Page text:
Originally announced in 2010 for the 3DS, and then re-announced in 2011 for Vita and PSP as well, Time Travelers visuals were obviously scaled down to accommodate for the lower end of its hardware platforms (PSP and 3DS). I played the Vita version, so I couldn’t help but notice. That isn’t to say that it wasn’t a fine looking game, but where it really shined was in its music and voice acting. Music has always been an incredibly important part of the Visual Novel, and Sakamoto’s compositions don’t disappoint. The voice cast is also of a high caliber, featuring such VAs as Atsushi Miyauchi (Eden of the East), Hiroaki Hirata (One Piece) and Miyuki Sawashiro (Rozen Maiden).
|The gang’s all here!||Real Life Heroes assemble!|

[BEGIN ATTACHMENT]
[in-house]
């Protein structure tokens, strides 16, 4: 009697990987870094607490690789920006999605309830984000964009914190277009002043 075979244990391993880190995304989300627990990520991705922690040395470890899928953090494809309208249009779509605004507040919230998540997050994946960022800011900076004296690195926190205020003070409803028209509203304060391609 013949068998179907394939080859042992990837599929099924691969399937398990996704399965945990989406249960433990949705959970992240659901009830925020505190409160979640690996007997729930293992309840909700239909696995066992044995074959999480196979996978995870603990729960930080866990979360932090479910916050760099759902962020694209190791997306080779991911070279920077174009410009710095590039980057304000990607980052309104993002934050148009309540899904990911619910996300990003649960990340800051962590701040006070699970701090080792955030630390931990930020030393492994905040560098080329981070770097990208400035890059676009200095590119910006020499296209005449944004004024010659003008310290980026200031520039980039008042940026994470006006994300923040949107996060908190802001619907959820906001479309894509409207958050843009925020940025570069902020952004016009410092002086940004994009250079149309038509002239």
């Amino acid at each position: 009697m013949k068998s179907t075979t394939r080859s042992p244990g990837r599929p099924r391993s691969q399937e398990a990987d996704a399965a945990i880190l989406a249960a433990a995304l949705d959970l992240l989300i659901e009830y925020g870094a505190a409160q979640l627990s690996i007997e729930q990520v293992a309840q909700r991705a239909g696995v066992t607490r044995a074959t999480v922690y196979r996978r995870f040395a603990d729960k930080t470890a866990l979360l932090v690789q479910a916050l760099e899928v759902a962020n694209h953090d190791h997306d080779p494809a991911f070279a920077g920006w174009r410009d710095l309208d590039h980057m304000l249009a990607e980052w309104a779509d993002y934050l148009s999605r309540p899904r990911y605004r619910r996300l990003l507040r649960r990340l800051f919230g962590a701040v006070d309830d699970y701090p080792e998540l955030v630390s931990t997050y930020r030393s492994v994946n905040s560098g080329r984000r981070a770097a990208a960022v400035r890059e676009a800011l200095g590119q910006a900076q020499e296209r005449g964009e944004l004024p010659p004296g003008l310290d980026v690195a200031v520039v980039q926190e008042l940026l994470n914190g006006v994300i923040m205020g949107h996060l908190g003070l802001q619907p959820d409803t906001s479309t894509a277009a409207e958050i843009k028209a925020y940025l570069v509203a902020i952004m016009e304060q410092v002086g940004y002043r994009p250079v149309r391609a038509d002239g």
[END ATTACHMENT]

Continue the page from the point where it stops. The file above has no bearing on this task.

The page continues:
Time Travelers may not have sold as many copies as Level-5 would have liked, but that doesn’t mean it isn’t a very good game with great writing and production values for its genre. It would certainly be just as enjoyable for those familiar with the Japanese Visual Novel, or those looking to get into the genre for the first time. Unless there is a very good English language walk through out there though, the level of Japanese required to play Time Travelers and digest the story probably sits somewhere at a higher-intermediate level. The dialog can get a little “science-y science” every now and then, but it isn’t anything that anyone with a decent Japanese vocabulary shouldn’t be able to get through.